Clinton's plan promises to give every American minimum health-insurance benefits at least equal to what most Fortune 500 firms give their employees.
"It would be a substantial plan, covering more than what a lot of small- business people offer now," said Anne Lennan, director of federal affairs for the Society of Professional Benefit Administrators, a trade group.
Two big decisions affecting firms with more than 5,000 employees also were unresolved.
One key question was whether to limit how much big businesses would have to pay toward health insurance for employees. One leading proposal would set a cap at 7.5 percent of payroll.
The other big-business question was how much to tax firms for giving their employees health-insurance benefits more generous than the federal minimum mandatory package that Clinton will propose. Any such tax would not take effect before 1997 or 1998.
Decisions on those controversial questions could determine whether the plan can attract enough support to pass Congress in what is expected to be the biggest challenge Clinton will face over the next year.
Both the payroll cap and the tax on extra benefits are matters of intense interest to big business, private consultants say.
The decisions could determine whether many big firms retain independent health-insurance plans for their employees or opt to put them into Clinton's new health co-ops.
Under Clinton's plan, which will seek to overhaul an industry that represents one-seventh of the U.S. economy, four out of every five U.S. workers would be required to join new regional co-operatives that will contract with medical-service providers for federally mandated minimum health benefits.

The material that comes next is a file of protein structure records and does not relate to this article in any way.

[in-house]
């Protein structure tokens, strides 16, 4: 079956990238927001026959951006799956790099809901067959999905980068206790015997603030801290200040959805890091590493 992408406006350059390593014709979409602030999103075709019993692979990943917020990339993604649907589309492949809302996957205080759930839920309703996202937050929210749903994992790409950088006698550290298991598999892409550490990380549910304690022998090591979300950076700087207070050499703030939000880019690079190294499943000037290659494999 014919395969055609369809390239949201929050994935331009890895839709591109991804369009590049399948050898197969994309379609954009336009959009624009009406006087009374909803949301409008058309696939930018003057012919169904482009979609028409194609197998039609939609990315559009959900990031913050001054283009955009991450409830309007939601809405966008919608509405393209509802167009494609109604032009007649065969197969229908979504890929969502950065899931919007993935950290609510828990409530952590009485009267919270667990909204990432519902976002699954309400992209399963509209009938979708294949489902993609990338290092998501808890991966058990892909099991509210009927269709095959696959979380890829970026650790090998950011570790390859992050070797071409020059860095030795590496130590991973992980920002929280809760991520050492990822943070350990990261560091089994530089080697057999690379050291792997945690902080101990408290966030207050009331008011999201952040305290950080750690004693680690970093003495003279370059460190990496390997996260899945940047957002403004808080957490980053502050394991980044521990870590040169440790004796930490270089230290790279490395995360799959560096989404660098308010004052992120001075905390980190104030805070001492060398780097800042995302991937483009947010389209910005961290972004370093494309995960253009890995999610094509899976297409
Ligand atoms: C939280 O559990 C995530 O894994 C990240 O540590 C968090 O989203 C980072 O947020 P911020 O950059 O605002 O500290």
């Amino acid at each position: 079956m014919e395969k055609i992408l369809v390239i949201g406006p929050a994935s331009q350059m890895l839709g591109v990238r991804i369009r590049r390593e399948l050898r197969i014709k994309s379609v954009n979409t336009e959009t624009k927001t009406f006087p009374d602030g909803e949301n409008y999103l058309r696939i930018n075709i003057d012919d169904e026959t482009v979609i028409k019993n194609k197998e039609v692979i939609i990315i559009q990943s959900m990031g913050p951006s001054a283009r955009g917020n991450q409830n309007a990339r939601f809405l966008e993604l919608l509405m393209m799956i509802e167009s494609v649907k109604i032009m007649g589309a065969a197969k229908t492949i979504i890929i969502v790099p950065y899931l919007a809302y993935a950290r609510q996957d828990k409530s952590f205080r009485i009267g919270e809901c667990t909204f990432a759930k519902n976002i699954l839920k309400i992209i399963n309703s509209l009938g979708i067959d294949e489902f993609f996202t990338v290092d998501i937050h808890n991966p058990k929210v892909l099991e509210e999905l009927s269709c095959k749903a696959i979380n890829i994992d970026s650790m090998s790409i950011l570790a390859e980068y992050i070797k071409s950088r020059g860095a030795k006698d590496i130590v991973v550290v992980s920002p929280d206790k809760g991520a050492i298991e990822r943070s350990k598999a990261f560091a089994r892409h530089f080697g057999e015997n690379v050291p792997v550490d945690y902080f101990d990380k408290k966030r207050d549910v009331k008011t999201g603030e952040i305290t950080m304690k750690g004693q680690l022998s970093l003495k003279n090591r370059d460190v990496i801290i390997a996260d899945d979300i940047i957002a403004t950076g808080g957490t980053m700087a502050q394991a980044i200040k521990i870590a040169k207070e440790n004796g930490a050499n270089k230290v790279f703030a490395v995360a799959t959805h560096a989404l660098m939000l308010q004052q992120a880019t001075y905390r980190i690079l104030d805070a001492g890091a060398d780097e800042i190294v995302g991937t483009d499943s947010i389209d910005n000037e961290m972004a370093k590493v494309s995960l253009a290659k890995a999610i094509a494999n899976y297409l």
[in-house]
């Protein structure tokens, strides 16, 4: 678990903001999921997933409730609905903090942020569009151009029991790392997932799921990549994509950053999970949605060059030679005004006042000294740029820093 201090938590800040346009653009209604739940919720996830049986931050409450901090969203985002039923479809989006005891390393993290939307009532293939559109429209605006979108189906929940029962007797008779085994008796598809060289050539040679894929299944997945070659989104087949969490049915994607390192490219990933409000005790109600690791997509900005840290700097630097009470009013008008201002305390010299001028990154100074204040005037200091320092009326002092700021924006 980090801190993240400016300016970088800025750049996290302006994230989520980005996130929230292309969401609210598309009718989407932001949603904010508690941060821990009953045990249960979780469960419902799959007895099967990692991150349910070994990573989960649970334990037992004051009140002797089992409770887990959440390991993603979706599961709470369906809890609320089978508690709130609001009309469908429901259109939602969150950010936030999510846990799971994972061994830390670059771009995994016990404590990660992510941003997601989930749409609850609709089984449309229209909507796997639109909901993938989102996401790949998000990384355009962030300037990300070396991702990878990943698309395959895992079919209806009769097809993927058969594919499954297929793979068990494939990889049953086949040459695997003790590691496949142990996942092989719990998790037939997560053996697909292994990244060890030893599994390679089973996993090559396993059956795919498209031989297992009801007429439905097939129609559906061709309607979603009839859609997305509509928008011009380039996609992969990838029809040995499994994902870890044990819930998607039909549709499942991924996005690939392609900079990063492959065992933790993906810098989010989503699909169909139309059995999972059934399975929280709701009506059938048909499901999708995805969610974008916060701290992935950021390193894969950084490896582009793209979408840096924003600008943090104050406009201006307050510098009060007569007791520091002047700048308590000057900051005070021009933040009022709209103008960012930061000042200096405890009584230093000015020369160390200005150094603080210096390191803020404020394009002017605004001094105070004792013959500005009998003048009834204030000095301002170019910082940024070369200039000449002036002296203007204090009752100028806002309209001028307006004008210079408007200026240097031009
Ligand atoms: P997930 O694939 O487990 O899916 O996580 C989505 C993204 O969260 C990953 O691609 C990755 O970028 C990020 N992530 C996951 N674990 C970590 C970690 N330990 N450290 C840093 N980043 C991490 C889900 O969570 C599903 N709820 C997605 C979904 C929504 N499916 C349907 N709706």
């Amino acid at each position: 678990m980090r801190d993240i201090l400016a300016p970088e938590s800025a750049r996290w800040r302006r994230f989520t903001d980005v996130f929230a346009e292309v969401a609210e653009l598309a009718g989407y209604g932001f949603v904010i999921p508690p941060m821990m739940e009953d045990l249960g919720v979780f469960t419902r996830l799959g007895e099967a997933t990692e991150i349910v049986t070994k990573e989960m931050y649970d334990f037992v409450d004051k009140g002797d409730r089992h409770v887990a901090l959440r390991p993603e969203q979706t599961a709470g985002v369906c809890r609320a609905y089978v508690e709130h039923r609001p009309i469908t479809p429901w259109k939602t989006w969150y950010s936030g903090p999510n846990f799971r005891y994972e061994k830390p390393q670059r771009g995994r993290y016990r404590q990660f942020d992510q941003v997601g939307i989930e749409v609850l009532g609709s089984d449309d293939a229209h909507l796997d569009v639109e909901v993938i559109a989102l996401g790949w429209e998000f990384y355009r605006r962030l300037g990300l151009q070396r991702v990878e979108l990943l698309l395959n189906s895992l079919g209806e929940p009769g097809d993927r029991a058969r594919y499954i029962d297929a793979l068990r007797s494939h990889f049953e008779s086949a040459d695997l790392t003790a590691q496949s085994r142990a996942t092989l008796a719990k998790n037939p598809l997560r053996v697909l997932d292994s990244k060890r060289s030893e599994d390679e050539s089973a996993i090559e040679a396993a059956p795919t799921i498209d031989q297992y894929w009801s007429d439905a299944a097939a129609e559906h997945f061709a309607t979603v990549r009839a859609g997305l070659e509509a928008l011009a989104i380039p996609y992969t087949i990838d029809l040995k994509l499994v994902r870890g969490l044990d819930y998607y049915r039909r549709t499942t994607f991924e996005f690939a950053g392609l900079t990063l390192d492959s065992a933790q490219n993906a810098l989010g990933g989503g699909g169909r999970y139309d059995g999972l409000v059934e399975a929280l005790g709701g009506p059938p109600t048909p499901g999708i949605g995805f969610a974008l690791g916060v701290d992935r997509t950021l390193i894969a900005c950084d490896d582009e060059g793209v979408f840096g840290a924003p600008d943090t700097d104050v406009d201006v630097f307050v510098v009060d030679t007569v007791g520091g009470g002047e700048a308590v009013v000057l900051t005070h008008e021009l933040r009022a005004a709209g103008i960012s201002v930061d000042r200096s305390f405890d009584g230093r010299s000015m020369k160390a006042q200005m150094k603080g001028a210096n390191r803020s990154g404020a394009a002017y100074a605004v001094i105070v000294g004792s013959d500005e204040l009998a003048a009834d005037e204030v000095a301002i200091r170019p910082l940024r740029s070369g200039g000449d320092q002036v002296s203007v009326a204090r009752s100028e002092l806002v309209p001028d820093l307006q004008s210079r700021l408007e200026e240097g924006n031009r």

The remaining 20 percent - those working in firms with 5,000 or more employees - could end up in the new co-ops too, especially if Clinton chooses to make big firms pay too high a price to stay out.
"The incentive for big companies to retain independent (health-insurance)
plans would be they could retain independent control over their own operation, which a lot of employers want," Lennan said. "Insurance companies are very bureaucratic and don't provide tailored services."
Clinton's plan would require most employers to pay 80 percent of costs for employee health insurance, with employees paying the rest.
Federal subsidies would ease that burden for small businesses - those with 50 or fewer employees - especially those with low average employee wages. The exact amounts of those subsidies was still under discussion yesterday.
Small businesses probably will be guaranteed that they would not have to pay more than 7 percent of payroll toward employee health insurance, and perhaps as little as 3.2 percent, one White House aide said.
A small firm's exact payroll-percentage cap would be set on a scale according to its average employee wage. The lower payroll cap would apply to small firms with very low average wages, say $12,000 a year. Small firms with higher average wages - say, more than $30,000 a year - would pay a higher percentage of payroll for employee health insurance, White House sources said.
One major unresolved debate centered on how much to cut projected spending growth for Medicare and Medicaid. The amount to be slashed from current services under those programs is to go toward paying for new benefits, including prescription drugs and long-term care.
Several Clinton cabinet officers and economic officials argue that no more than $100 billion over five years can be cut from existing services without setting off politically damaging protests from senior citizens' groups, organized labor and health-care providers.
But Hillary Rodham Clinton and top health adviser Ira Magaziner reportedly are pushing to cut up to $250 billion from current spending plans to free money for more extensive new benefits, according to sources close to the debate.